One Company Now Owns Over 7% Of The Entire S&P500

By now it has become common knowledge that in the ongoing war of attrition between expensive – but very much underperforming under central planning – active investing and cheap and efficient passive, ETFs, the latter are winning and the former will likely concede majority control of market AUM in just over a year.

Furthermore, as BofA notes, US trading volume (as of late summer 2016) was 24% exchange traded funds (ETFs) and 76% single stocks versus 20% ETFs and 80% single stocks three years ago. By now ETFs are likely responsible for 30% of trading volume or much more.

However, it is far less known that as “active” loses market share, “passive” has become a giant force in the overall market, and as of 2016, the percentage of S&P 500 market cap held by Vanguard alone has doubled since 2010. At this rate, ETF-giant Vanguard alone will own 10% of the entire market by the end of the decade.

Unfortunately, this unprecedented dominance by investment vehicles that merely reflect flows and not fundamentals, means that the market is becoming increasingly fragile, inefficient and broken, something which can be seen in the excess volatility (measured by both standard deviation & price declines) of stocks with a larger proportion of shares held by passive investors.

Yet while in the US ETFs are yet to dominate the market, resulting in even greater systemic fragility and irrationality, this is already the case in Japan, which like with QE and NIRP, has been the guinea pig for countless monetary and market experiments.

Just like in the US, there is a tangible reason why the flows into Japan passive investing have been massive: active managers suffered outperformance rates 12ppt lower between 2014-2016, a period in which passive inflows were accelerating vs. over the prior decade (34% of funds outperforming the TOPIX between 2014-2016 vs. 46% outperforming between 2002-2013).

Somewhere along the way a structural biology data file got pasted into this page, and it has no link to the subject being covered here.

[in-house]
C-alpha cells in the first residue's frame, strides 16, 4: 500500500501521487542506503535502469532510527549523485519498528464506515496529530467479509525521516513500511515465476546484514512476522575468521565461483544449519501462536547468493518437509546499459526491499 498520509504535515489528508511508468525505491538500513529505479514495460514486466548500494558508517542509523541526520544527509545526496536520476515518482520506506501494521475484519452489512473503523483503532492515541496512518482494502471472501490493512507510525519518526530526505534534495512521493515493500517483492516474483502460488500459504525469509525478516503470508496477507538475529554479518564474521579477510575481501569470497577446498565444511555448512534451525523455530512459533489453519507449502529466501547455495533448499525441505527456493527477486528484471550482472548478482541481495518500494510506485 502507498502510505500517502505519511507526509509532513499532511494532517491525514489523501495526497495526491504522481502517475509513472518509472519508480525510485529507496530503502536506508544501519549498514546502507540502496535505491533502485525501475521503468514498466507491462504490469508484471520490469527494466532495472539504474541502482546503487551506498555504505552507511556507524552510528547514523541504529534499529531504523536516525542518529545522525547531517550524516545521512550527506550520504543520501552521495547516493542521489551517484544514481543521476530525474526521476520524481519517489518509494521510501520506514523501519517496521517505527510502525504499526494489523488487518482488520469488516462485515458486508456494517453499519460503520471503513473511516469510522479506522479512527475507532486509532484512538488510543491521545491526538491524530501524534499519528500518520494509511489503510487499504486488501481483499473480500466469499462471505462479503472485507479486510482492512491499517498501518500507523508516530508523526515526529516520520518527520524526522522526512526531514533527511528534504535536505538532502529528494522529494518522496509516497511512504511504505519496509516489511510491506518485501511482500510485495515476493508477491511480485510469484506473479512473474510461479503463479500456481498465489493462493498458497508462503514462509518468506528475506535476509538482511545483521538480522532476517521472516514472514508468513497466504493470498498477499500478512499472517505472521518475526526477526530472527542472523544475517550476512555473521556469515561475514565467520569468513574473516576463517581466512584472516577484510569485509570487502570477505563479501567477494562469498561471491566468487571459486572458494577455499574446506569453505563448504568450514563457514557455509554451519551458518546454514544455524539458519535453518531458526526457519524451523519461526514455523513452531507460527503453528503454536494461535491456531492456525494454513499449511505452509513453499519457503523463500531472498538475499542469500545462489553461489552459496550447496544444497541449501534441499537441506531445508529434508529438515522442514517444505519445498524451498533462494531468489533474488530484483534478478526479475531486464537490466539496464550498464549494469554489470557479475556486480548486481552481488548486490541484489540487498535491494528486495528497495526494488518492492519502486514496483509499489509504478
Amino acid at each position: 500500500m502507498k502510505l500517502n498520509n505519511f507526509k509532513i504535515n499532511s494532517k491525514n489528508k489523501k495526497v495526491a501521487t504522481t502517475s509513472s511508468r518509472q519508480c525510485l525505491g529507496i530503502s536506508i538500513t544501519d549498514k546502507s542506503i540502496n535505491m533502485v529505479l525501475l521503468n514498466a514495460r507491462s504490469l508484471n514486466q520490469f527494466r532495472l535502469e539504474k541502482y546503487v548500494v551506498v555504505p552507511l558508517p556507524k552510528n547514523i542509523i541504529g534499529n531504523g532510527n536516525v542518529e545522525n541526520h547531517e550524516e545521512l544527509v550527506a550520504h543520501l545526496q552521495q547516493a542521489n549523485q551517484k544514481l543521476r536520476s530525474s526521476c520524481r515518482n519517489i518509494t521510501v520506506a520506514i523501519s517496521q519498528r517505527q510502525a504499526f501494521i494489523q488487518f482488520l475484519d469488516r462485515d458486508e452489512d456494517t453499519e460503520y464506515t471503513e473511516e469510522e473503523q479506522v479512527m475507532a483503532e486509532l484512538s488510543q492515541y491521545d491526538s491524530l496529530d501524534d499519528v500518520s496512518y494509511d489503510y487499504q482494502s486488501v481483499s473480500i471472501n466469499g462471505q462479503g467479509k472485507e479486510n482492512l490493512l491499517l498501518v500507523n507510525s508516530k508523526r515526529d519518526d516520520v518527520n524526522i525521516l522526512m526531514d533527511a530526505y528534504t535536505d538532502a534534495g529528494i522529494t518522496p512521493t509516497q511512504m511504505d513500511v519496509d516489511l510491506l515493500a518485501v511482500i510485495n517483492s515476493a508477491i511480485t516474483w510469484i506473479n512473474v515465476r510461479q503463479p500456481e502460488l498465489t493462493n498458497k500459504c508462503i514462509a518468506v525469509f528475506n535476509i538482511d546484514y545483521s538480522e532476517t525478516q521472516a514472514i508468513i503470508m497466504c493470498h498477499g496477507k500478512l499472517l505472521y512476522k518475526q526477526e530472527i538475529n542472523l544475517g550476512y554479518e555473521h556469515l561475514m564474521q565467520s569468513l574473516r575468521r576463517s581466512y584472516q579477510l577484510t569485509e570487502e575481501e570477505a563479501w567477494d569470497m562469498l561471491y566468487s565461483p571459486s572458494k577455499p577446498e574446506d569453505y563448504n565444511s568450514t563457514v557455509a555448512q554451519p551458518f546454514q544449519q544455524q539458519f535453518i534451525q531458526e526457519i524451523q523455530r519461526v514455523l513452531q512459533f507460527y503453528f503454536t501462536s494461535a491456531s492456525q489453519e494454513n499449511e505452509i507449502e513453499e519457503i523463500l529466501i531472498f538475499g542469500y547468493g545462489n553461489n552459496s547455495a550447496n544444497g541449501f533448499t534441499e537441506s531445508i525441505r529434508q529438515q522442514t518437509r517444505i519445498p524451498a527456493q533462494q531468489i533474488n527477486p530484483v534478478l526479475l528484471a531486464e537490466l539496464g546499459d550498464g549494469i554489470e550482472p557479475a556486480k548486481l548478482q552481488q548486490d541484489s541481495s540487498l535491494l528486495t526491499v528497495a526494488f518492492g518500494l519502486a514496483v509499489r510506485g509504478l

As a result, in Japan passive funds are now two-thirds of total….

… with the flow differential between active and passive absolutely staggering.

It is unclear how much of this has been the result of BOJ intervention, but what we do know is that over the past 5 years the Japanese central bank has been purchasing massive amounts of equity ETFs in its attempt to control the stock market, and at last check the BOJ owned 75% of total Japanese ETFs.

If Japan is indeed the harbinger of what is coming, then over the next 3-5 years, the Fed will become the biggest investor in the ETF market as the US central bank does everything in its power to avoid a terminal stock market collapse after the next depression.

Meanwhile, the trend in the US is clear: investors increasingly are giving up on single stocks, and thus fundamentals, and embracing the collective hive mind of ETFs…

… resulting in “less stock selection, more sector selection”, and an ominous increase in “long-term market inefficiencies” according to Bank of America…


Spending On Hookers, Drugs And Booze Tumbles

When it comes to the US economy, there is overall consumer spending, and then there is spending on vices – a true leading indicator of overall consumer confidence and discretionary spending as Americans generally won’t splurge on hookers, blackjack and blow until they are absolutely positive they won’t need the cash for something else. Conveniently SouthBay Research  has a “Vice Index” that that tracks spending on gambling, alcohol, drugs, and prostitution. And as of February, the vice index just tumbled, suggesting that after a brief burst in late 2017 and 2018, the consumer-driven economy is again in trouble.